Ready to win

China Daily (Hong Kong) - - FRONT PAGE - By AGENCE FRANCE-PRESSE In Seli­gen­stadt, Ger­many

Merkel starts cam­paign for an elec­tion in which she is seen as likely to stay at the helm.

Ger­man Chan­cel­lor An­gela Merkel chose a pic­turesque small town to launch into full cam­paign mode for an elec­tion in which she is seen as likely to stay at the helm of Europe’s big­gest econ­omy.

Speak­ing in the old town square of Seli­gen­stadt, near Frank­furt, late on Wed­nes­day, Merkel, af­fec­tion­ately dubbed “Mutti”, or mum, made the case that her con­ser­va­tive govern­ment is the most suc­cess­ful since the re­uni­fi­ca­tion of Ger­many in 1990.

Un­de­terred by some heck­lers, she pointed at achieve­ments in health, ed­u­ca­tion and el­derly care as she kicked off a whirl­wind cam­paign tour in which she will speak at 56 events in 40 days.

Many in the en­thu­si­as­tic crowd of about 1,000 sup­port­ers waved signs say­ing “Angie”.

“Her speech was ex­tra­or­di­nary,” gushed one sup­porter, economics stu­dent Christoph Koser, 24. “She man­ages to en­gage us in her party be­cause in her pro­gram there is some­thing for ev­ery­one.”

Merkel, who is de­spised in parts of cri­sis-hit Europe for in­sist­ing on tough aus­ter­ity mea­sures, is pop­u­lar in Ger­many, where many see her as a re­spon­si­ble guardian of the pub­lic purse.

Push­ing her mes­sage of fis­cal dis­ci­pline, Merkel told the crowd: “We have seen in Europe what hap­pens when debts are too high. Growth on bor­rowed money that’s im­pos­si­ble.”

The launch ahead of the Sept 22 vote came as new data showed the Ger­man econ­omy grew 0.7 per­cent in the sec­ond quar­ter, help­ing pro­pel the eu­ro­zone out of its stub­born re­ces­sion.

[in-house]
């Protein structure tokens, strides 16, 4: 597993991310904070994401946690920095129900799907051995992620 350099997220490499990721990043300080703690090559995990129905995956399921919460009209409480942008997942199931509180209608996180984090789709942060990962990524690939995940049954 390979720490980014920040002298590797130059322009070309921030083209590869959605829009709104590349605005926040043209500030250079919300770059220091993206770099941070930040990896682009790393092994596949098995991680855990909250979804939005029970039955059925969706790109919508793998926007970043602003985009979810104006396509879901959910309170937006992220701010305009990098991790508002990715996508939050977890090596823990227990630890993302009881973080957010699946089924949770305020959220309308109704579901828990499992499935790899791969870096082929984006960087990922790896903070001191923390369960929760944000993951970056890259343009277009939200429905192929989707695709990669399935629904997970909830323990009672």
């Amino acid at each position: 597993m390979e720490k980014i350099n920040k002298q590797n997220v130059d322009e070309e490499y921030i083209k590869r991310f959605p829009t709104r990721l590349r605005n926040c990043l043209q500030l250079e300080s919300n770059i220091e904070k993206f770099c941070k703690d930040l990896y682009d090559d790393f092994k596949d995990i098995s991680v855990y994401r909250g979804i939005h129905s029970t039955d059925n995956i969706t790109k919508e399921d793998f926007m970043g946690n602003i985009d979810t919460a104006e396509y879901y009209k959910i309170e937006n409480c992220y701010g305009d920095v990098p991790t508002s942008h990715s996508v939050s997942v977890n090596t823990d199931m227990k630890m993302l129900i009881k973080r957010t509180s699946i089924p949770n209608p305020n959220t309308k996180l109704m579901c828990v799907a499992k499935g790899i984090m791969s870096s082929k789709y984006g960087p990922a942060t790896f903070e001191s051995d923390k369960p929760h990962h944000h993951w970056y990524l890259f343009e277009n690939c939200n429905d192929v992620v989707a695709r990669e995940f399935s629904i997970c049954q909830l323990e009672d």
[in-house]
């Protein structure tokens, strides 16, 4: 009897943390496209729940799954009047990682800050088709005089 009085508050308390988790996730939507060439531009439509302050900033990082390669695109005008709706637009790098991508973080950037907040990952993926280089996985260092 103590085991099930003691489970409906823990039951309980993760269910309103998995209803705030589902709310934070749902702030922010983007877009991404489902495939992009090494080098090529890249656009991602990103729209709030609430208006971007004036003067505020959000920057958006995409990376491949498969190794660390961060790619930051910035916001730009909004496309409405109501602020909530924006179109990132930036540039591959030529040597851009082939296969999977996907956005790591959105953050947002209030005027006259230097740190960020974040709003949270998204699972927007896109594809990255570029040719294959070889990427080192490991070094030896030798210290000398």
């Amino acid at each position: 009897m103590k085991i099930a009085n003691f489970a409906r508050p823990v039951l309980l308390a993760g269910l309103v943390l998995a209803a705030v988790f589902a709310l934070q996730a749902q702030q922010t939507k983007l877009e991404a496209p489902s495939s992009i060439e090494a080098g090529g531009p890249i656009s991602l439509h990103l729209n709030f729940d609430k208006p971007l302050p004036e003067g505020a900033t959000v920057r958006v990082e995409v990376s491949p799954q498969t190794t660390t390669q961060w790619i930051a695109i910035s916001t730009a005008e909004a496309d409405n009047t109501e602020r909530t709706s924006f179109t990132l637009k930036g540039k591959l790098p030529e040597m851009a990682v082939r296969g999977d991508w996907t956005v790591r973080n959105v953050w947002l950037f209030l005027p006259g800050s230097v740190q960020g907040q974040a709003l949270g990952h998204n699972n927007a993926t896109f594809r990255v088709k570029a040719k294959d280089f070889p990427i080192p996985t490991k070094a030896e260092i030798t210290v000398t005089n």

To many ob­servers, the calm and prag­matic Merkel, 59, Forbes mag­a­zine’s most pow­er­ful woman in the world, seems an im­mov­able force, and few can imag­ine she will not stay in power.

“She has be­come some­thing like the mother of the na­tion, in quo­ta­tion marks,” said po­lit­i­cal sci­en­tist Oskar Nie­der­mayer of Ber­lin’s Free Univer­sity.

“A per­son like you and me who has not lost her head like many other politi­cians, who has the con­fi­dence of the peo­ple, seems nat­u­ral and has the im­age of the carer-in-chief.”

Nie­der­mayer said that in Ger­many, where the un­em­ploy­ment rate is 6.8 per­cent, the eu­ro­zone cri­sis seems like an ab­stract threat to many and “the cit­i­zens be­lieve she has steered Ger­many through the cri­sis”.

“She is also stay­ing out of in­tra- and in­ter­party bat­tles and quar­rels,” he added. “She has a rather pres­i­den­tial lead­er­ship style. She seems un­flap­pable and sober, and the peo­ple like that.”

Merkel’s per­sonal pop­u­lar­ity lead over her top chal­lenger, Peer Stein­brueck, of the So­cial Demo­cratic Party, has nar­rowed a few points but re­mains huge at 54-23 per­cent, said the lat­est Forsa In­sti­tute sur­vey.

“It will be an ex­tremely per­son­al­ized cam­paign, ... highly fo­cused on the chan­cel­lor,” said Martin Koop­mann of the Gen­sha­gen Foun­da­tion think tank.


Sup­port­ers of Ger­man Chan­cel­lor An­gela Merkel hold up plac­ards dur­ing her in­au­gu­ral elec­tion cam­paign rally in Seli­gen­stadt near Frank­furt on Wed­nes­day.

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